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Te Tangi o te Poraka – The frogs’ song.

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In Cram, F., Hutchings, J., & Smith, J. (Eds.), Kāinga Tahi, Kāinga Rua: Māori housing realities and aspirations. Bridget Williams Books., , 217-232

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This chapter explores the journey of the Matekuare whānau of Ngāti Whare-Tūhoe, affectionately known as ‘the frogs’, in re-establishing their papakāinga at Tāwhitiwhiti.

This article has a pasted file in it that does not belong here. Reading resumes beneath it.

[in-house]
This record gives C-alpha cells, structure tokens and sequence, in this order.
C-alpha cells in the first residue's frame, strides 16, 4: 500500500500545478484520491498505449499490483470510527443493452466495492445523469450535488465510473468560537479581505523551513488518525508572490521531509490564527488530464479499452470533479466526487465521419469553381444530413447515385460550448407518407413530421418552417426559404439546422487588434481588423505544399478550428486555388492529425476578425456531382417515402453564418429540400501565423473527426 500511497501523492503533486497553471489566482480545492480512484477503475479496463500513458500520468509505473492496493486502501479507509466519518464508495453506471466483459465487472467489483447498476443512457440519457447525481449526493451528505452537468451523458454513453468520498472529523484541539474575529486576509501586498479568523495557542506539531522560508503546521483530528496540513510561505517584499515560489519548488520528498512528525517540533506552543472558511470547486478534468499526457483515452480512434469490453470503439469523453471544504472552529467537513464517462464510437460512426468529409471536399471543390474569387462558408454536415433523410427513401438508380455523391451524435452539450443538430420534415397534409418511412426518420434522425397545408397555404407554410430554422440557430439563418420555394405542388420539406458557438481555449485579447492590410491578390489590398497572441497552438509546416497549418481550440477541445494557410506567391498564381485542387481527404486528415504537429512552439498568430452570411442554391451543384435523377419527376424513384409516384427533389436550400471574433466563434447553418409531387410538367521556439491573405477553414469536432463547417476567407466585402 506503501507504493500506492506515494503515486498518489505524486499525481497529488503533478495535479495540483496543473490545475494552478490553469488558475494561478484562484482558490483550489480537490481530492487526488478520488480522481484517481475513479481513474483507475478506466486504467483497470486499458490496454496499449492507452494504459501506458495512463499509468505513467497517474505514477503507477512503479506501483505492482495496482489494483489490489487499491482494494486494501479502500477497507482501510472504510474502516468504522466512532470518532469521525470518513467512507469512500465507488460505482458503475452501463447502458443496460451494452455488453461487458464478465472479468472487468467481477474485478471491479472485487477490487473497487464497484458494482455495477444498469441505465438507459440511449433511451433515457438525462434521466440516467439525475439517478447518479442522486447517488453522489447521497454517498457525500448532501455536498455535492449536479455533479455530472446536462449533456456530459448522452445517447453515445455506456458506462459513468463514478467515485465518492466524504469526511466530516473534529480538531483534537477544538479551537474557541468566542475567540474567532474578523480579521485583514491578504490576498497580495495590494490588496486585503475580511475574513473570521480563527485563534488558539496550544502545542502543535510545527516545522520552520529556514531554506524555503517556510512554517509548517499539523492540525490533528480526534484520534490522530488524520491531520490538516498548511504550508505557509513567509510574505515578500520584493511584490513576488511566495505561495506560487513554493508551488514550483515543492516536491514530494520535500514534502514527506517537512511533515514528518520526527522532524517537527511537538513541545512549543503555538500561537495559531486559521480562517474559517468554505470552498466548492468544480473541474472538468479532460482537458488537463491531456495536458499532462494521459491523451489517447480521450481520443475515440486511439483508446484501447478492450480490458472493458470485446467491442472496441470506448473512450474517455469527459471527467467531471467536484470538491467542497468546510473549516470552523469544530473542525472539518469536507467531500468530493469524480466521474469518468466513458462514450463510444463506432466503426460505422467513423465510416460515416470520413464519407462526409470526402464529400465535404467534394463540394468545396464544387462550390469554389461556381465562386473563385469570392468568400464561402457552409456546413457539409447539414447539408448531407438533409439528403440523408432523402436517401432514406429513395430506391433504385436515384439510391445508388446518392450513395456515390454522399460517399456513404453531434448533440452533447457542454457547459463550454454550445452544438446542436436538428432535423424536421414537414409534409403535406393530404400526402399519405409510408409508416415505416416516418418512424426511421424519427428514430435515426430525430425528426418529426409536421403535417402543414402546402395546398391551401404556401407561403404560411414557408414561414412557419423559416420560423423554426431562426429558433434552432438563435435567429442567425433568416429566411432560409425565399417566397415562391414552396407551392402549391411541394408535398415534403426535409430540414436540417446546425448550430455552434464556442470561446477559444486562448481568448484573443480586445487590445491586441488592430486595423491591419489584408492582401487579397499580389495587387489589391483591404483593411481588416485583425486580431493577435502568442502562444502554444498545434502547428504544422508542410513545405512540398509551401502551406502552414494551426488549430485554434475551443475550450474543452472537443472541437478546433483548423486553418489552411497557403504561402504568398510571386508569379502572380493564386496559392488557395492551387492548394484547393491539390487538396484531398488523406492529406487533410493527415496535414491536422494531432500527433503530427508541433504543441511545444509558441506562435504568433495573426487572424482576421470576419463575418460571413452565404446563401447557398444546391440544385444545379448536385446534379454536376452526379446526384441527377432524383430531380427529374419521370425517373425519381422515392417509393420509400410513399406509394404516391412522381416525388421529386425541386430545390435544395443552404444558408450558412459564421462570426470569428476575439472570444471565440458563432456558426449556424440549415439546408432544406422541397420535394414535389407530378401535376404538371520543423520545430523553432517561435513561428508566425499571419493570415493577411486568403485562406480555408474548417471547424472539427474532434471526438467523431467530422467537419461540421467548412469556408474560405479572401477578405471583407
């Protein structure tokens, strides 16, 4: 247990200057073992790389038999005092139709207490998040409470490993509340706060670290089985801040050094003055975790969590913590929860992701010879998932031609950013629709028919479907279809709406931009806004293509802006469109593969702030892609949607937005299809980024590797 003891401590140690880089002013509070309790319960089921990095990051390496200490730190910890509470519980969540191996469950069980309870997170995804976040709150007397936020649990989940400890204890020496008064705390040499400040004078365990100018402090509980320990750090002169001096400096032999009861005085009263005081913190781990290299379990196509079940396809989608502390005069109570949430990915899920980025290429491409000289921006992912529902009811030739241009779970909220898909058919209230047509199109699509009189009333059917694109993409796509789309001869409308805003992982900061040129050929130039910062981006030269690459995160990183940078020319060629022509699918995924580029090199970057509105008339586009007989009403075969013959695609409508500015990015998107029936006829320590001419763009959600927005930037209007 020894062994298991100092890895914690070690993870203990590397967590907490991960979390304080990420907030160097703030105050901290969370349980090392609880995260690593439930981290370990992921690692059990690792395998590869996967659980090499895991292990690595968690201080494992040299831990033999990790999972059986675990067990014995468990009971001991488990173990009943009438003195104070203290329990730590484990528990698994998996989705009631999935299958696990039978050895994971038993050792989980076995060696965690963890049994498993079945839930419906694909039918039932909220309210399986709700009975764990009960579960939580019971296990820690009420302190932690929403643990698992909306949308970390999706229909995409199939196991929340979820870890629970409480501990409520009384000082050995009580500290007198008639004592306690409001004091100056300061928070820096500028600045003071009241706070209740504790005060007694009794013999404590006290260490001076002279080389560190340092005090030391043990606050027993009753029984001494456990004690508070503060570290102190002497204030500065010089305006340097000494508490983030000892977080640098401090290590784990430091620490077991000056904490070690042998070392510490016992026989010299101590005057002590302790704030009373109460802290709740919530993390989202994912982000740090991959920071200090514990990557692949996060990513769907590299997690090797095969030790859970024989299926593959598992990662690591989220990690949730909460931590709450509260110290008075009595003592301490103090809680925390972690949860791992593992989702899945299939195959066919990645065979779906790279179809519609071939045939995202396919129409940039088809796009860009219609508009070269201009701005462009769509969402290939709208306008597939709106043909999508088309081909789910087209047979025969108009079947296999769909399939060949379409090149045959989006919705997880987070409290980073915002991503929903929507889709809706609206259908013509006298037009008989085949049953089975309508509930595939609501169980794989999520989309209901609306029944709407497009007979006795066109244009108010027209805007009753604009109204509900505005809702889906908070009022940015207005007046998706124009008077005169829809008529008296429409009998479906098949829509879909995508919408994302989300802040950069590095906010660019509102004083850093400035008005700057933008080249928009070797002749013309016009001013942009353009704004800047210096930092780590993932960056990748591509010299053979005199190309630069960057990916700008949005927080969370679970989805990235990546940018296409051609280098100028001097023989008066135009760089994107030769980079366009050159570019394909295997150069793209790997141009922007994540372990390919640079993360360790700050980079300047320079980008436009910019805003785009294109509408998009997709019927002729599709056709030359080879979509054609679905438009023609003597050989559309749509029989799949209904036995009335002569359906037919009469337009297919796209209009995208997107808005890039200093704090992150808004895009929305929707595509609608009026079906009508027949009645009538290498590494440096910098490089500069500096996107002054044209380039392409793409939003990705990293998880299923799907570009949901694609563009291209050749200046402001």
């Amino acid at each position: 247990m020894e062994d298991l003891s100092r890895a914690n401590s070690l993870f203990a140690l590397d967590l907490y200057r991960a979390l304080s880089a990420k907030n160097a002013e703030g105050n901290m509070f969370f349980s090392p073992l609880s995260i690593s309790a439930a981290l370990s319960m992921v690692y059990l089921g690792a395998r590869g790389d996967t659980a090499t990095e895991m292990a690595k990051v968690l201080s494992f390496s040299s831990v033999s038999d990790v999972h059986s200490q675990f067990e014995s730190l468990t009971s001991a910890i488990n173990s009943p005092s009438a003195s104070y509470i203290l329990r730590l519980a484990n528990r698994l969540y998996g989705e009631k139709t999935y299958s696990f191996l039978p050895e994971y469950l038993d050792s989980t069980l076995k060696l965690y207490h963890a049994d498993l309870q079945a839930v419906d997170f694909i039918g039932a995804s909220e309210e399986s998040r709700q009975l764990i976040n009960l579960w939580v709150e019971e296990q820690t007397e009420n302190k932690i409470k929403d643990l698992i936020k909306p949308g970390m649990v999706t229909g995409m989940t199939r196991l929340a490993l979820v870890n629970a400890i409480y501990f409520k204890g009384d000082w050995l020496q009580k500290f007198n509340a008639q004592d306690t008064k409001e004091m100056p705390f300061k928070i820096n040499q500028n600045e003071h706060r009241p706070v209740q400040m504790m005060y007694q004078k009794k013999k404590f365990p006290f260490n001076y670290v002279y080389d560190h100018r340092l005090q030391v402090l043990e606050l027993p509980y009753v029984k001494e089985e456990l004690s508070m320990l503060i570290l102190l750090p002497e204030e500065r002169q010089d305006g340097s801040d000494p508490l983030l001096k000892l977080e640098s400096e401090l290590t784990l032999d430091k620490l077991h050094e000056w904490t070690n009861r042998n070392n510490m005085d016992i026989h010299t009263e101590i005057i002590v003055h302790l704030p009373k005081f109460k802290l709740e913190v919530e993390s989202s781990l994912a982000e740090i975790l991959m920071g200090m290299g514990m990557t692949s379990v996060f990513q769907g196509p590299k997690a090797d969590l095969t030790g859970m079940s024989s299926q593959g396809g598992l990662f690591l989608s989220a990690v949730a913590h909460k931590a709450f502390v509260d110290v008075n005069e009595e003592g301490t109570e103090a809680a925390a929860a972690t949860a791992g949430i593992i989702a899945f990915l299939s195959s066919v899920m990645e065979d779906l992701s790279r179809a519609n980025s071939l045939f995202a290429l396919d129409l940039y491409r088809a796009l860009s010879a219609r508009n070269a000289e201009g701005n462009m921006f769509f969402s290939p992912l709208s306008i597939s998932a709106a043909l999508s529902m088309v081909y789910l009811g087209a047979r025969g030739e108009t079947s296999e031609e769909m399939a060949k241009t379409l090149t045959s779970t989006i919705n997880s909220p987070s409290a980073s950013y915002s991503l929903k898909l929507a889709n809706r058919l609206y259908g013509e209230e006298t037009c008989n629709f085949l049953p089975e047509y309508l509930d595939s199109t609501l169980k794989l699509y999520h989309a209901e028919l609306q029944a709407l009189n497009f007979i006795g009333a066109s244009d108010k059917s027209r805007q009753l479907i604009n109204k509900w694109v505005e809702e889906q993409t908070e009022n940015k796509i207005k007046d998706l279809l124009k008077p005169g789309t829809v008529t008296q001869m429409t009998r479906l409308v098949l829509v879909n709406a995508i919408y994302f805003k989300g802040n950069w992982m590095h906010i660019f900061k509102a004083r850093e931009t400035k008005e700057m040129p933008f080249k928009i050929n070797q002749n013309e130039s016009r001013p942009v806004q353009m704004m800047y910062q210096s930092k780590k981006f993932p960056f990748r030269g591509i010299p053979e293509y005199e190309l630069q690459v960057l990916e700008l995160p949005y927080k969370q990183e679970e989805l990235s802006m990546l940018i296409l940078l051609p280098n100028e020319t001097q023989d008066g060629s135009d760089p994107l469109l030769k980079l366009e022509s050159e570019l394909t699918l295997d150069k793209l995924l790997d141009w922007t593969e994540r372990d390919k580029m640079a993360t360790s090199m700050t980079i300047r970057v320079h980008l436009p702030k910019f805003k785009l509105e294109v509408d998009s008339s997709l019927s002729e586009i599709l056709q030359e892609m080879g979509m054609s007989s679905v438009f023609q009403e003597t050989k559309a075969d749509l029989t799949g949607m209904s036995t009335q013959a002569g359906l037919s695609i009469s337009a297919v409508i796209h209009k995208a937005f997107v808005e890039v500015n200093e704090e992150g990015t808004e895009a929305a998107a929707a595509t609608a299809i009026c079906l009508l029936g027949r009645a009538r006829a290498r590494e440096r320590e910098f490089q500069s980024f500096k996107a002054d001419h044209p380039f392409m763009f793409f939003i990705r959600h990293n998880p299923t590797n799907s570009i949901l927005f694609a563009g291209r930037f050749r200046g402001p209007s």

The narrative documents the family’s profound connection to their ancestral land, which was compromised in the 1930s when it was taken over by the Māori Trustee and subjected to environmental degradation, including the draining of Poukura Lake. The chapter highlights the enduring impacts of colonisation on land ownership and the subsequent social and economic challenges faced by the Ngāti Whare whānau, particularly in the model village of Minginui established post-World War II. The restoration of Tāwhitiwhiti and the reclaimed Poukura Lakes symbolises not only environmental rejuvenation but also the reinvigoration cultural and spiritual ties of the whānau to their whenua. The authors detail the community’s efforts in wetland restoration, the return of the native frog population as a sign of ecological health, and plans for sustainable housing development as part of their broader vision for a rejuvenated homeland. Through communal agriculture and involvement in the Building Better Homes, Towns and Cities National Science Challenge, the Matekuare whānau’s story is presented as a beacon of resilience, hope, and forward-looking action in the face of historical dispossession and ongoing challenges. This chapter underscores the intrinsic link between the health of the land and the well-being of its people, and how these foundational elements are critical to the realisation of Māori housing aspirations.

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